**WARNING: It should go without saying, but just in case, you should ABSOLUTELY TAKE A BACKUP before attempting any of the steps below.**

1. List Disks

Open the Terminal App and list your available disks by running:

diskutil list

Output:

Apple_HFS Macintosh HD            249.7 GB   disk0s2

2. Find Disk Identifier

The one you will split is probably called “Macintosh HD”, as shown above, although there will be 3 entries if you have a single partition. Each disk will have a disk identifier. Mine is disk0s2.

3. Check Min/Max Disk Size

Query your disk to find it’s min and max sizes by running this command and replacing “disk0s2” with your disk identifier:

diskutil resizevolume disk0s2 limits

Output:

For device disk0s2 Macintosh HD:
Current size:  249.7 GB (249715376128
Minimum size:  122.5 GB (122549932032 Bytes)
Maximum size:  249.7 GB (249715376128 Bytes)

4. Split your Boot Disc

Split your disk and make sure you don’t set your boot disk to less than the minimum. This can be run as many times as you want until you run out of space. In other words, if you want 3 disks instead of two split the disk again using the disk identifier of the newly created disk.

I want to make my boot disk 200GB and my Second (Lion) partition take up the rest of the space, about 50GB:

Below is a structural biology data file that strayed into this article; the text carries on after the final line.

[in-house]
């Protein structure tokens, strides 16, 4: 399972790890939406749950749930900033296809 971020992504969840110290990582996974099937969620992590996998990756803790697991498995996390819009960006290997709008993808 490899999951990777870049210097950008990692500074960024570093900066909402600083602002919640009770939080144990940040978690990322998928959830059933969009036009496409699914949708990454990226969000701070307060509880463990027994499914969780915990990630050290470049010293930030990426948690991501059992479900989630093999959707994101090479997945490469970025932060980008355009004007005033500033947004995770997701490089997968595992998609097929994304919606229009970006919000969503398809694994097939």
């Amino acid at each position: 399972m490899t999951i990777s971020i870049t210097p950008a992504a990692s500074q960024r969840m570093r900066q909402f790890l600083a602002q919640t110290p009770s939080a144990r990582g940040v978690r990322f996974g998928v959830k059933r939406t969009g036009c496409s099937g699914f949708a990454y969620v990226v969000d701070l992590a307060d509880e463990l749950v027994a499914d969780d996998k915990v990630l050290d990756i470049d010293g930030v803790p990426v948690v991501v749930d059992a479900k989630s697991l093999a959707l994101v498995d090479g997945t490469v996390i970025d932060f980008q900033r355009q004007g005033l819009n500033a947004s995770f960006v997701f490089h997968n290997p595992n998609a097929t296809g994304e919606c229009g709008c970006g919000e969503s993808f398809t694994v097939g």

diskutil resizevolume disk0s2 200GB JHFS+ Lion 48G

The command causes the second partition to use the rest of the space on the disk, so just make sure that you specify a number, 48GB, that is less than the total available disk space after the split.

5. Dealing with Errors.

If you get an error like this then you should boot off your Mac’s startup disk, Open Disk Utility and click Repair Disk. Then re-run the command. You can even run it from terminal while booted off the install disc.

Started partitioning on disk0s2 Macintosh HD Verifying diskError: -9915: 
Could not modify partition map because filesystem verification failed

7. Now when I run diskutil list I see a new drive:

2:                  Apple_HFS Macintosh HD            200.0 GB   disk0s2
3:                  Apple_HFS Lion                     49.6 GB    disk0s3

8. If you have access to Mac OS X Lion you can now use this partition to install it.